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SHORT-TERM FINANCE AND PLANNING

After studying this material you should be able to

Understand why the firm needs to invest in net working capital

Show how long-term financing policy affects short-term financing requirements

Trace

a firms sources and uses of cash and evaluate its need for short-term

borrowing

Develop a short-term financing plan that meets the firms need for cash

FINANCIAL DECISIONS

Long-term financial decisions such as capital budgeting and choice of capital


structure
These decisions usually involve long-lived assets or liabilities
They are not easily reversed and thus may commit the firm for several years

Short-term financial decisions generally involve short-lived assets and liabilities,


and usually they are easily reversed. For example, a 60-day bank loan for 50 million
RON. A bond issue is a long-term decision (10-year maturity)
Cash: RON (cash), bank deposits (deposits), marketable security (shares, bonds)
Account receivable arise because companies do not usually expect customers to pay for
their purchases immediately. Unpaid bills from sales to other companies trade credit
There is a cost to holding idle cash balances rather than putting the money to work earning
interest managers collect and pay out cash and decide on an optimal cash balance

Marketability refers to how easy it is to convert an asset to cash. An asset is marketable if (1) it can be
sold without changing the market price and (2) it can be sold quickly at the existing market price

WORKING CAPITAL

Current assets are cash and other assets that are expected to be converted to cash within the
year / Liquidity is the ease with which assets can be converted to cash at a fair price and the
time it takes to do so

Current liabilities are obligations that are expected to require cash payment within one year or
within the operating cycle (accrued wages, taxes, notes payable, other expenses payable). A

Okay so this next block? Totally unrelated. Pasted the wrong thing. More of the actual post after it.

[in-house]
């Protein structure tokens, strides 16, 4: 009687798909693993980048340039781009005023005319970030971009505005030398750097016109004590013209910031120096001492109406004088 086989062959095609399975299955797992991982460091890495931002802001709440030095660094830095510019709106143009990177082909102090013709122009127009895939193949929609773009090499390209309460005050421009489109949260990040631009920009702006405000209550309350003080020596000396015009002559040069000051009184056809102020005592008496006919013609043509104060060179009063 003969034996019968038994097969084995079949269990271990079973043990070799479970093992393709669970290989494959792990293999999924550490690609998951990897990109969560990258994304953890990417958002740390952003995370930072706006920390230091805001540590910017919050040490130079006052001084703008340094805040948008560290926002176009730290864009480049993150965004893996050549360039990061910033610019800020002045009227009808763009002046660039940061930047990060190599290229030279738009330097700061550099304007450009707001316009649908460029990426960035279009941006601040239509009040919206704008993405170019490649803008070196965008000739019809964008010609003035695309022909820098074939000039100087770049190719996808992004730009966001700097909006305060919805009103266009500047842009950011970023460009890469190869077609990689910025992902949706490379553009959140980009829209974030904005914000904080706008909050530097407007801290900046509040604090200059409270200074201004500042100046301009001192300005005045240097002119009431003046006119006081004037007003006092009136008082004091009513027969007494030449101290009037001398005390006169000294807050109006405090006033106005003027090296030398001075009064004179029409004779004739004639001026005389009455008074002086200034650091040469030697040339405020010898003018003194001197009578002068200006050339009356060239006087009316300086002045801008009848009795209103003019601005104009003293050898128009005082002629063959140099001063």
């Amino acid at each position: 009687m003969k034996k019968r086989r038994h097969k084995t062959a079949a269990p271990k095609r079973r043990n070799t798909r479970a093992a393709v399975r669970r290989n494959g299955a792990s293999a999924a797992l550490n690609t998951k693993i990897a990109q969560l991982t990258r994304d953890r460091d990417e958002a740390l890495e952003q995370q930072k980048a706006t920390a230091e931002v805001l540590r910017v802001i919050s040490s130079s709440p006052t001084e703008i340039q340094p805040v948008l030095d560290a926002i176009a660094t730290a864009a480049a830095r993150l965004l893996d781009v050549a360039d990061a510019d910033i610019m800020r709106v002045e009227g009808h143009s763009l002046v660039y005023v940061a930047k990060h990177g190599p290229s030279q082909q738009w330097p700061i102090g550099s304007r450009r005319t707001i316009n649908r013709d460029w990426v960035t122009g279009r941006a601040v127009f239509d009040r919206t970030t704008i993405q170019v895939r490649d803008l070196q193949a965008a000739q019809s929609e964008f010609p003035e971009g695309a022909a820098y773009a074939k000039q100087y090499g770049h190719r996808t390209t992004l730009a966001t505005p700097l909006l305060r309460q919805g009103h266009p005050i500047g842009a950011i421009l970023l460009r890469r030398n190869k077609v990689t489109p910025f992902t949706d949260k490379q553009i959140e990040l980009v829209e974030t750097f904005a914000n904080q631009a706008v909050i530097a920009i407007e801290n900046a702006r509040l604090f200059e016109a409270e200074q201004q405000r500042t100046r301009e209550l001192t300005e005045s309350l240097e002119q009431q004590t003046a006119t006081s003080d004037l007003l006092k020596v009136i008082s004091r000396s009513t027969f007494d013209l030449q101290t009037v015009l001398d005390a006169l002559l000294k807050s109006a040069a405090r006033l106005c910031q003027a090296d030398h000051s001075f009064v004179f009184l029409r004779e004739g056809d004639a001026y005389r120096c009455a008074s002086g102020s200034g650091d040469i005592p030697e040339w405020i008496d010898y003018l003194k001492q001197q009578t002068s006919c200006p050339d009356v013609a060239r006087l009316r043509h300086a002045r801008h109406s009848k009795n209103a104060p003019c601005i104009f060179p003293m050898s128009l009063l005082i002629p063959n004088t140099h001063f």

companys principal current liability consist of accounts payable outstanding payments due to
other companies
Current assets:
Cash
Marketable securities
Account receivable
Inventories
Other current assets

Current liabilities:
Short-term loans
Account payable
Accrued wages
Accrued income taxes
Notes payable
Current payments due on long-term debt
Other current liabilities

Example: current assets = 1000 RON; current liabilities = 900 RON; Net working capital = 1000
900 = 100 RON

Net working capital + Fixed assets = Long-term debt + Equity

WORKING CAPITAL

Account receivable are affected by the term of credit the firm offers to its
customers If the firm tries to minimize accounts receivable by restricting credit
sales, it may lose customers

Similarly, the firm can reduce its investment in inventories of raw materials but,
here the risk is that it may one day run out of inventories and production will need
to stopped (it may have to shut down production)

Investment in working capital has both costs and benefits:


The cost of the firms investment in accounts receivable is the interest that could have been
earned if customers had paid their bills earlier
The firm also forgoes interest income when it holds idle cash balances rather than putting
the money to work in marketable securities
The cost of holding inventory includes not only the opportunity cost of capital but also storage and
insurance costs and risk of spoilage or obsolescence

SOURCES AND USES OF CASH


STAR CORPORATION (sources and uses of cash) [thousands RON]
Sources of cash
Cash from operations:
Net income

740

Depreciation

300

Total cash flow from operations

1,040

Decrease in net working capital:


Increase in accounts payable

250

Increase in notes payable

1000

Increase in accrued expenses

25

Increase in taxes payable

25

Total sources of cash

2,340
Uses of cash

Increase in fixed assets

700

Increase in prepayments

100

Dividends

90

Increase in net working capital:


Investment in inventory

1000

Increase in accounts receivable

400

Increase in marketable securities

50

Total uses of cash

Change in cash balance

2,340

THE OPERATING CYCLE AND THE CASH CYCLE